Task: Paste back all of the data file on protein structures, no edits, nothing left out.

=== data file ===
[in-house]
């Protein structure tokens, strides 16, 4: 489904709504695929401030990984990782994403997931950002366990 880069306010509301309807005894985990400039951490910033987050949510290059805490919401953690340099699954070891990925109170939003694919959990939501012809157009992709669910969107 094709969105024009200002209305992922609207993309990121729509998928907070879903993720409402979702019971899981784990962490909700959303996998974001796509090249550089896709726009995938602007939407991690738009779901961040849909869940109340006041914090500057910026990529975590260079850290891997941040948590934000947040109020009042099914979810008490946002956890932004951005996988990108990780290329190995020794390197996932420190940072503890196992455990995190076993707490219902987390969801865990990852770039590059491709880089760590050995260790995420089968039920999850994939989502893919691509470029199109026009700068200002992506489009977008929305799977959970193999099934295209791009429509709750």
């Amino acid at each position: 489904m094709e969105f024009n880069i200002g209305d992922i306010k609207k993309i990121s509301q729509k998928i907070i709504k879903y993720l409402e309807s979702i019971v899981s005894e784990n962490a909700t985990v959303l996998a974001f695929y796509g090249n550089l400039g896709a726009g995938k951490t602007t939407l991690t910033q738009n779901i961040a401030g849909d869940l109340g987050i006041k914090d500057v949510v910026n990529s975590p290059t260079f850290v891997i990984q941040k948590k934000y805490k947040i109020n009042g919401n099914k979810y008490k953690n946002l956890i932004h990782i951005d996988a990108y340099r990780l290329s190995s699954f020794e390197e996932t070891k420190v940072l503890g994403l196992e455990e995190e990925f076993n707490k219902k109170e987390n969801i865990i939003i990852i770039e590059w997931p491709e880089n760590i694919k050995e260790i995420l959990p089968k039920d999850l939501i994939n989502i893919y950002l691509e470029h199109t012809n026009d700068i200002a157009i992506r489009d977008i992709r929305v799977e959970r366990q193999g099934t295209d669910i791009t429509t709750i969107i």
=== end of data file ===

[in-house]
């Protein structure tokens, strides 16, 4: 489904709504695929401030990984990782994403997931950002366990 880069306010509301309807005894985990400039951490910033987050949510290059805490919401953690340099699954070891990925109170939003694919959990939501012809157009992709669910969107 094709969105024009200002209305992922609207993309990121729509998928907070879903993720409402979702019971899981784990962490909700959303996998974001796509090249550089896709726009995938602007939407991690738009779901961040849909869940109340006041914090500057910026990529975590260079850290891997941040948590934000947040109020009042099914979810008490946002956890932004951005996988990108990780290329190995020794390197996932420190940072503890196992455990995190076993707490219902987390969801865990990852770039590059491709880089760590050995260790995420089968039920999850994939989502893919691509470029199109026009700068200002992506489009977008929305799977959970193999099934295209791009429509709750």
């Amino acid at each position: 489904m094709e969105f024009n880069i200002g209305d992922i306010k609207k993309i990121s509301q729509k998928i907070i709504k879903y993720l409402e309807s979702i019971v899981s005894e784990n962490a909700t985990v959303l996998a974001f695929y796509g090249n550089l400039g896709a726009g995938k951490t602007t939407l991690t910033q738009n779901i961040a401030g849909d869940l109340g987050i006041k914090d500057v949510v910026n990529s975590p290059t260079f850290v891997i990984q941040k948590k934000y805490k947040i109020n009042g919401n099914k979810y008490k953690n946002l956890i932004h990782i951005d996988a990108y340099r990780l290329s190995s699954f020794e390197e996932t070891k420190v940072l503890g994403l196992e455990e995190e990925f076993n707490k219902k109170e987390n969801i865990i939003i990852i770039e590059w997931p491709e880089n760590i694919k050995e260790i995420l959990p089968k039920d999850l939501i994939n989502i893919y950002l691509e470029h199109t012809n026009d700068i200002a157009i992506r489009d977008i992709r929305v799977e959970r366990q193999g099934t295209d669910i791009t429509t709750i969107i």